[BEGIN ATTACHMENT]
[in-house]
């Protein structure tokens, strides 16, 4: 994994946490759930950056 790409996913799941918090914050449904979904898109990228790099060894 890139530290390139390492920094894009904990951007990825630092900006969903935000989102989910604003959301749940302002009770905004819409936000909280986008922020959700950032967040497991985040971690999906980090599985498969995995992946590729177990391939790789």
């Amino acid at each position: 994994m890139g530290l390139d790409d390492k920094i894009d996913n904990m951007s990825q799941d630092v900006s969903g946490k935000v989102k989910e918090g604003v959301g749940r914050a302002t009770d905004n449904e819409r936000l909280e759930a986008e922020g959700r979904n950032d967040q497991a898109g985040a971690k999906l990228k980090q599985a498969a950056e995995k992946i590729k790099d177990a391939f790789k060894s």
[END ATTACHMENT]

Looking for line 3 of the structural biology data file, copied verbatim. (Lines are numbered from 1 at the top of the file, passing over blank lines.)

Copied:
């Amino acid at each position: 994994m890139g530290l390139d790409d390492k920094i894009d996913n904990m951007s990825q799941d630092v900006s969903g946490k935000v989102k989910e918090g604003v959301g749940r914050a302002t009770d905004n449904e819409r936000l909280e759930a986008e922020g959700r979904n950032d967040q497991a898109g985040a971690k999906l990228k980090q599985a498969a950056e995995k992946i590729k790099d177990a391939f790789k060894s």